WEB DESK: Dr Hafiz Pasha, head of the Institute of Policy Reforms, has, in a report, pointed out the deficiencies in data compilation by the authorities which need to be taken into account seriously.
Aggregate size of the China-Pakistan Economic Corridor (CPEC) was $45 billion, out of which $10.6 billion was devoted to transport infrastructure. The Institute recognises that the Corridor will be a potential game-changer but the government is expected to prioritise the infrastructure project execution such that they remain within an overall fiscal envelope aimed at gradual debt reduction.
The big hump of public investment because of the Corridor would necessitate huge expenditures which would be on top of the proposed allocations for PSDP in the coming years. On the assumption of the 40 percent implementation of the Corridor in 2016-17 and 60 percent in 2017-18, the Corridor projects would cost Rs 400 billion and Rs 660 billion in the next two years, respectively. Based on pruning in allocations on the ongoing projects, the federal government would have to spend Rs 350 billion in FY17 and Rs 550 billion in FY18.
This would imply a jump in the level of government investment by 1.2 percent of the GDP in FY18 and 1.7 percent in FY19. However, the latest medium-term economic framework prepared by the IMF after the Eighth Review makes no provision for such a rise in government investment in the next two years. In fact, a significant drop in government investment is expected from the projected 3.8 percent in 2015-16 to only 3.4 percent and 3.6 percent, respectively, in the next two years.
In the forthcoming Review, it needs to be emphasised that the present medium-run macroeconomic framework was inadequate. The projected level of government investment would have to be raised from 3.4 percent to almost 4.6 percent of GDP in FY17 and to 5.3 percent of GDP in FY18.
There would also have to be corresponding increase in the projected fiscal deficit from 3.5 percent to 4.7 percent of GDP in 2016-17 and from 3 percent to 4.7 percent in 2017-18. According to the Institute’s report, there were also other implications. Imports financed by foreign assistance would be larger, public external debt would rise at a faster rate and commercial borrowings for power projects will add substantially to private sector external debt.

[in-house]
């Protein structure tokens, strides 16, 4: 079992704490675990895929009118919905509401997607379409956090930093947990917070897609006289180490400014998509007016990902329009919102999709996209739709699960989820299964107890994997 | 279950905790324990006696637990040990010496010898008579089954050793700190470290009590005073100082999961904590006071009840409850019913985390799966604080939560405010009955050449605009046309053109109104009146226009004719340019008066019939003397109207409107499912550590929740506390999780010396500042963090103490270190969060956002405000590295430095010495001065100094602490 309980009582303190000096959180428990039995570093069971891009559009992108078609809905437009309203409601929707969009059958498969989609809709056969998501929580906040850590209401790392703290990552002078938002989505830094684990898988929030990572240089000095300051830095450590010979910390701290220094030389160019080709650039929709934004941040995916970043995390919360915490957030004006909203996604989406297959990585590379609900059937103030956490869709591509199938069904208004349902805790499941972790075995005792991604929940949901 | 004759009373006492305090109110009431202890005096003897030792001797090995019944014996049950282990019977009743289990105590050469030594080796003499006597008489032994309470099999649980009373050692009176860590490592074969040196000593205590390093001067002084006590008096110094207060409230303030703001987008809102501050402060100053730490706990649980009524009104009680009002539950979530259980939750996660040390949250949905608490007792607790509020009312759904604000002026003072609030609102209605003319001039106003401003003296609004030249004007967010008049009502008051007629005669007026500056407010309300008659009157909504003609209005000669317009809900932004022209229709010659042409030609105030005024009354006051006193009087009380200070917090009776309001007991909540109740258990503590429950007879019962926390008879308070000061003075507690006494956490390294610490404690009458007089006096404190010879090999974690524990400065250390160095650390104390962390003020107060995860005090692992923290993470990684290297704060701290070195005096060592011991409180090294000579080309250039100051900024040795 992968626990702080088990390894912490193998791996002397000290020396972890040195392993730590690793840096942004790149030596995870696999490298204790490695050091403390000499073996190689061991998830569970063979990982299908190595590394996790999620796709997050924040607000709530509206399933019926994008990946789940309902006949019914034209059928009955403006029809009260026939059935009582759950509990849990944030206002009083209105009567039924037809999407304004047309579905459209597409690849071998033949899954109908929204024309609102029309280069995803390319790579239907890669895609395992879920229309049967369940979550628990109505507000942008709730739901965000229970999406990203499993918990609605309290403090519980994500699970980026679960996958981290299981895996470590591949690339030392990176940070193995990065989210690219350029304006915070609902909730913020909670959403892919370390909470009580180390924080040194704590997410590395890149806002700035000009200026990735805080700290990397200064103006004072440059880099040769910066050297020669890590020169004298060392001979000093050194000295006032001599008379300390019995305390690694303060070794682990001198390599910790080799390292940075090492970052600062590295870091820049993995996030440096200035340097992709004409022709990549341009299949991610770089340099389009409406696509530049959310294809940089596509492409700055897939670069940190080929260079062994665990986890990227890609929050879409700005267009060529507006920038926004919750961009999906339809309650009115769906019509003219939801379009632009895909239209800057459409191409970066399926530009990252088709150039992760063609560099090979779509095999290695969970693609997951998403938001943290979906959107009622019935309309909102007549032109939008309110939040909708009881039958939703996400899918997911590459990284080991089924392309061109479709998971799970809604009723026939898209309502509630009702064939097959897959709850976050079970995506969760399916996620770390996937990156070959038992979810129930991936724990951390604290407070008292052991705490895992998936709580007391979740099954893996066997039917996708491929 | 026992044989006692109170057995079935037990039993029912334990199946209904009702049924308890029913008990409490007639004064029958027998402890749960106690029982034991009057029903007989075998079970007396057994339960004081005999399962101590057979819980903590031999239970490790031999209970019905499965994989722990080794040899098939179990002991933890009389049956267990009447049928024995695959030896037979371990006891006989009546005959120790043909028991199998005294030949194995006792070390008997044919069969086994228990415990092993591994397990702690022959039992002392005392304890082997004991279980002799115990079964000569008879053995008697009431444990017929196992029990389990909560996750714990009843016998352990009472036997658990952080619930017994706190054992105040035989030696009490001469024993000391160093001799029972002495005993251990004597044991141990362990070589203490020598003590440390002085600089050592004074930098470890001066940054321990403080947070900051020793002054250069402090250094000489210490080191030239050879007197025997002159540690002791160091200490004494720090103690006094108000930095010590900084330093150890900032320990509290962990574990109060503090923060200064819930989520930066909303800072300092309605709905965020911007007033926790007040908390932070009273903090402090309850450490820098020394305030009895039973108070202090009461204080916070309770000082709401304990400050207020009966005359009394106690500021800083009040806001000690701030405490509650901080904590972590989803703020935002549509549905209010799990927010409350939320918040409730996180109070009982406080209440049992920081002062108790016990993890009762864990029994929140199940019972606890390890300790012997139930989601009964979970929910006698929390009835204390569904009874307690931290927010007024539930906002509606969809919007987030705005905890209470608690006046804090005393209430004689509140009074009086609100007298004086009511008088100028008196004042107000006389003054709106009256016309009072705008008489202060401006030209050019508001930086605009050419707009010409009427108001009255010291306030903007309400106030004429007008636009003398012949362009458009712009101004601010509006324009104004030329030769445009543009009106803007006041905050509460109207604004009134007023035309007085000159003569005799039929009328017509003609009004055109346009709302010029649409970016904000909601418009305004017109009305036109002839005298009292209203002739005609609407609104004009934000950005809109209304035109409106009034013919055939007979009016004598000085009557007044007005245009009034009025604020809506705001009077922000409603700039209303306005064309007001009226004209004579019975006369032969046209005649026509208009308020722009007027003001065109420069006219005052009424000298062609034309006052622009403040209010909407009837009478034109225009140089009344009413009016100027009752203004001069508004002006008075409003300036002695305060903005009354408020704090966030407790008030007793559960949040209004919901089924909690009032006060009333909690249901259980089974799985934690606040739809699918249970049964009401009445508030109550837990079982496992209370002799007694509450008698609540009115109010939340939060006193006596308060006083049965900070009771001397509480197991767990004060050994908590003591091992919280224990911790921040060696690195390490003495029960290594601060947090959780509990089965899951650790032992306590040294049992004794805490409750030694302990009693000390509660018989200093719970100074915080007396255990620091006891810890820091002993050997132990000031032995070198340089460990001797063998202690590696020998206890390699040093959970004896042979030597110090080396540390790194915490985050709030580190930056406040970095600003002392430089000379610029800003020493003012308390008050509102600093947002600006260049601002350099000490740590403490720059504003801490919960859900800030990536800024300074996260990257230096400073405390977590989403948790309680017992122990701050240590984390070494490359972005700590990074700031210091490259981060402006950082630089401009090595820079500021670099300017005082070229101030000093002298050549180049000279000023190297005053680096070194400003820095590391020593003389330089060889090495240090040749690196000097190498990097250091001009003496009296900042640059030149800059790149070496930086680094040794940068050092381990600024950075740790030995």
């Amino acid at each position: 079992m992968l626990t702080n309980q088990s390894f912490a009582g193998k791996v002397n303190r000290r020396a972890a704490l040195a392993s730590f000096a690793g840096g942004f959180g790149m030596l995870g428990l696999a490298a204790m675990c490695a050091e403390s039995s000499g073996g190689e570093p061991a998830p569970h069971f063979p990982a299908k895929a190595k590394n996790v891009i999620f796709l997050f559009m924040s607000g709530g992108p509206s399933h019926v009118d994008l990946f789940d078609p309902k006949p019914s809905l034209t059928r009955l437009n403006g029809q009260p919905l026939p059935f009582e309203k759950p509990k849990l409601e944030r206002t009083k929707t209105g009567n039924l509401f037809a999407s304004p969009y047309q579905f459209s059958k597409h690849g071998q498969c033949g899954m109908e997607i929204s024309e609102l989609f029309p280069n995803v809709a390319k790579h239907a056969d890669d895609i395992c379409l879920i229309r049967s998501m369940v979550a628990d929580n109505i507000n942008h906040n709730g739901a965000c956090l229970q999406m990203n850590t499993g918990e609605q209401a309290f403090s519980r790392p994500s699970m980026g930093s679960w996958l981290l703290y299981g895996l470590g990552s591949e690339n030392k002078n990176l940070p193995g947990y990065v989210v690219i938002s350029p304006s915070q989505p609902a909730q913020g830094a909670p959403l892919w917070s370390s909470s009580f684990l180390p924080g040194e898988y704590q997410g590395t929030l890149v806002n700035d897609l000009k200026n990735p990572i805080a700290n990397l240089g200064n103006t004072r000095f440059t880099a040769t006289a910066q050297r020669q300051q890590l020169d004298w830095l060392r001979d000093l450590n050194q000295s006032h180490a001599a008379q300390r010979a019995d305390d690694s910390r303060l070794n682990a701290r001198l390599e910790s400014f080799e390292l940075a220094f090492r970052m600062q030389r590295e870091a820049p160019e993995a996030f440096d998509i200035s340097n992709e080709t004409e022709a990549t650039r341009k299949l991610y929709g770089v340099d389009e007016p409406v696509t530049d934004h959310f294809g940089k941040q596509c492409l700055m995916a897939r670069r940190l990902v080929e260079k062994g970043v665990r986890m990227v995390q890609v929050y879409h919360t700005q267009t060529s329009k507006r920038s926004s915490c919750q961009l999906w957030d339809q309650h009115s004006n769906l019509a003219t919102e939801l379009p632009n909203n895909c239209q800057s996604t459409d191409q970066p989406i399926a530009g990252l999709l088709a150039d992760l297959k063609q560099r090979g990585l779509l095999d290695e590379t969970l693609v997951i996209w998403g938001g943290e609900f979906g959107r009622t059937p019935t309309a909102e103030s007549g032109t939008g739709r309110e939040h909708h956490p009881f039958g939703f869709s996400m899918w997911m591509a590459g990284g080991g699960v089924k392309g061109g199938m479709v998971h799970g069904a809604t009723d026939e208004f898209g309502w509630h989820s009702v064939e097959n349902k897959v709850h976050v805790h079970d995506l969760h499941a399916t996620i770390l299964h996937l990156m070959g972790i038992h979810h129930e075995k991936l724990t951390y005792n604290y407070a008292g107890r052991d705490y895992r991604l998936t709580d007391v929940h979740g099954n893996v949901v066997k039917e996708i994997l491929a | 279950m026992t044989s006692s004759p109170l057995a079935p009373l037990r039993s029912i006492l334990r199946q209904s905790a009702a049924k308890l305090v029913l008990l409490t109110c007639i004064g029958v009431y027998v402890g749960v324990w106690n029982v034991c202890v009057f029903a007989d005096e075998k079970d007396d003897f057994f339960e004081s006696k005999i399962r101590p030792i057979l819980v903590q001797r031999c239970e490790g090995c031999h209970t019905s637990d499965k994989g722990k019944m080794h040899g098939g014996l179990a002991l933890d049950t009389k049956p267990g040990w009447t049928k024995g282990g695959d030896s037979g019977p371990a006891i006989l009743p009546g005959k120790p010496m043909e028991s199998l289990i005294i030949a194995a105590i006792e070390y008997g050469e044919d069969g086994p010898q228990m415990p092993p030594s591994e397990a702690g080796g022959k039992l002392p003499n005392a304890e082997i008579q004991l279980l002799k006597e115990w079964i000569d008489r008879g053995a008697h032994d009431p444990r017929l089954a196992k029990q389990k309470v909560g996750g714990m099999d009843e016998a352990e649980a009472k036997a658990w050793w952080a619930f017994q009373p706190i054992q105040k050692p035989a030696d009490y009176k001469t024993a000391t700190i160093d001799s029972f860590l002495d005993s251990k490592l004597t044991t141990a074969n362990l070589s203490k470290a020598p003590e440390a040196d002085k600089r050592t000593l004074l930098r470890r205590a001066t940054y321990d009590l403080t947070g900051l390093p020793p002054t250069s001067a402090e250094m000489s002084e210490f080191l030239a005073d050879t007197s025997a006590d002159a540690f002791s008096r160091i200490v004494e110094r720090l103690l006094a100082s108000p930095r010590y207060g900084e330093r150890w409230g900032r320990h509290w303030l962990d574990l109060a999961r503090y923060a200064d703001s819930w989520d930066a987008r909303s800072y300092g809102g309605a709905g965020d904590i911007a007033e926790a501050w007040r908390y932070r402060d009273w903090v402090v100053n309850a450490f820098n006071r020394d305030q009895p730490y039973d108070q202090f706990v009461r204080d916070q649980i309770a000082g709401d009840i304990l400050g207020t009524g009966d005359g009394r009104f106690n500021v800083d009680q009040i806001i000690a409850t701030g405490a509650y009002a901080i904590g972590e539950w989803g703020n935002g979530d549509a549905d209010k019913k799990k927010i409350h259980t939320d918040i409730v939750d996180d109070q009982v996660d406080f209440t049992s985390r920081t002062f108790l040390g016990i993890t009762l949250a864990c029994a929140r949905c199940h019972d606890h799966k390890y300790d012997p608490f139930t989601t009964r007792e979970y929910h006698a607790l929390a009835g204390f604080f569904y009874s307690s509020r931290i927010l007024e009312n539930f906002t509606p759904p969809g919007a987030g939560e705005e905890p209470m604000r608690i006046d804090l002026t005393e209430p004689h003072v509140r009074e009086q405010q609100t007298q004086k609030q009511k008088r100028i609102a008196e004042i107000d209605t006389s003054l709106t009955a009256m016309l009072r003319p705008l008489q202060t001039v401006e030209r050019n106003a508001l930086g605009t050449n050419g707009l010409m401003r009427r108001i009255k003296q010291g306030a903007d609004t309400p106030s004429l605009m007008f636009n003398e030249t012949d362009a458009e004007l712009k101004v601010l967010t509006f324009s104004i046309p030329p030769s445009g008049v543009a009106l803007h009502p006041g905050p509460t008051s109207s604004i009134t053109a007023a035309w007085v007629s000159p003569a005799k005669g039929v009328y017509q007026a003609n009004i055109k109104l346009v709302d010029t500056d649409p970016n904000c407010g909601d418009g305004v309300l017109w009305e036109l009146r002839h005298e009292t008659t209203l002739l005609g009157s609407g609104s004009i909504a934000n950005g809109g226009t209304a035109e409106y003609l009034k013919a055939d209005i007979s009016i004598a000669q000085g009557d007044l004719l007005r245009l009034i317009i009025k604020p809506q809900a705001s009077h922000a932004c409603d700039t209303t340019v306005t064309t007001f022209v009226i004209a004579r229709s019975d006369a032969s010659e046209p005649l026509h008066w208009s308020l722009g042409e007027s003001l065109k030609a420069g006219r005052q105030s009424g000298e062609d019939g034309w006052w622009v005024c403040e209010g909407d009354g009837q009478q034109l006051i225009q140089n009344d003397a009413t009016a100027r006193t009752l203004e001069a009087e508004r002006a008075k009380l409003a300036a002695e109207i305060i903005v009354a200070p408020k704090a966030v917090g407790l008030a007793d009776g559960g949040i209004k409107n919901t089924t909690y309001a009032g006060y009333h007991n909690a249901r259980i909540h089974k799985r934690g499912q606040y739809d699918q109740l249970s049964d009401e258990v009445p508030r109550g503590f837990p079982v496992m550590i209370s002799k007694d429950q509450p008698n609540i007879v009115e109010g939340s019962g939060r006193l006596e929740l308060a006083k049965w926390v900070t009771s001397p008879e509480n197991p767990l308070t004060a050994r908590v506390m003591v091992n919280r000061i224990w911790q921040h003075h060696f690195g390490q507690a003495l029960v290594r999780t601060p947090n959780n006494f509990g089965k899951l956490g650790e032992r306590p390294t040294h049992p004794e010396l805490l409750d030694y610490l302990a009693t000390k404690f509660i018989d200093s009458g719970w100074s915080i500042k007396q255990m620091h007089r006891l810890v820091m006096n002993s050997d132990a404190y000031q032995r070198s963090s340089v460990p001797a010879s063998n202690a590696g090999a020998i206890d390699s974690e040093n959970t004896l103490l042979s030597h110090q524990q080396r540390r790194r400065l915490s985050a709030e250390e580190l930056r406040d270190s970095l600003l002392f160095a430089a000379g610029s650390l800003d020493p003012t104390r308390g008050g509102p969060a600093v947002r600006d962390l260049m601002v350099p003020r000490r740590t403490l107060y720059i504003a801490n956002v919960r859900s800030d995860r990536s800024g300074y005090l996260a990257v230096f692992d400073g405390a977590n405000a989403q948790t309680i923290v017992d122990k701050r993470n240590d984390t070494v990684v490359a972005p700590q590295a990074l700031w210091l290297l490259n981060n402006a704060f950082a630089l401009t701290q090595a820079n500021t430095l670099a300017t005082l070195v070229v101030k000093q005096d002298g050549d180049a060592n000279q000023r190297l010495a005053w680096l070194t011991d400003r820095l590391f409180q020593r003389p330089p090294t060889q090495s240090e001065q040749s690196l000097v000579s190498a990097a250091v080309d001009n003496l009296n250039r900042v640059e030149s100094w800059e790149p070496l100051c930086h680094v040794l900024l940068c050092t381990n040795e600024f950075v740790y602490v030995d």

The observations as made by Pasha’s institute are a very poor reflection on the economic management of the country, particularly by the authorities in the economic ministries. It could be very well be argued that how the officials tasked to look after the economy could ignore the consequences on the level of investment and fiscal outcome when the CPEC was already announced and likely to be implemented soon.
The fact that the impact of the CPEC was also not factored into the medium-term projections contained in the 8th Review Report was also surprising. The concerned bureaucracy in the government and the IMF officials could say that expenditures related to the CPEC could be accommodated by pruning the PSDP accordingly or through raising revenues of the government sharply but such a wishful thinking is hard to materialise.
As we have seen in the past, the present government is very fond of grandiose projects and not inclined to reduce the expenditures which is necessary for reducing the size of PSDP to accommodate expenditures on the CPEC. On the other hand, there hardly seems a chance of a substantial rise in tax revenues.
The resistance of traders to the levy of withholding tax on cash withdrawals from banks is a proof that government has no stomach to face the ire of vested interests. The IMF would also not be looking at our shoulders and dictating its agenda for structural reforms after the conclusion of its programme next year.
As such, Pakistani authorities themselves have to work much harder to ensure that economy is stabilised and projections for the coming years are based on realistic assumptions. Obviously, as emphasised by Dr Pasha, if public investment does not rise, budget deficit as a percentage of GDP increases and the CPEC is implemented according to the schedule, there is every possibility of a sharp jump in public debt, abnormal rise in prices, pressure on the external sector, contraction in private sector credit and lower growth rate.
If all these negative developments have to be addressed timely, economic managers of the country need to listen to his views carefully or co-opt some other economists of repute for the needed effort of making the right projections. At the same time, the political leaders need to be told about the limitations of expenditures likely to be imposed by the progress on the CPEC so that their tendency to be profligate and overshoot the mark is curbed to a certain extent.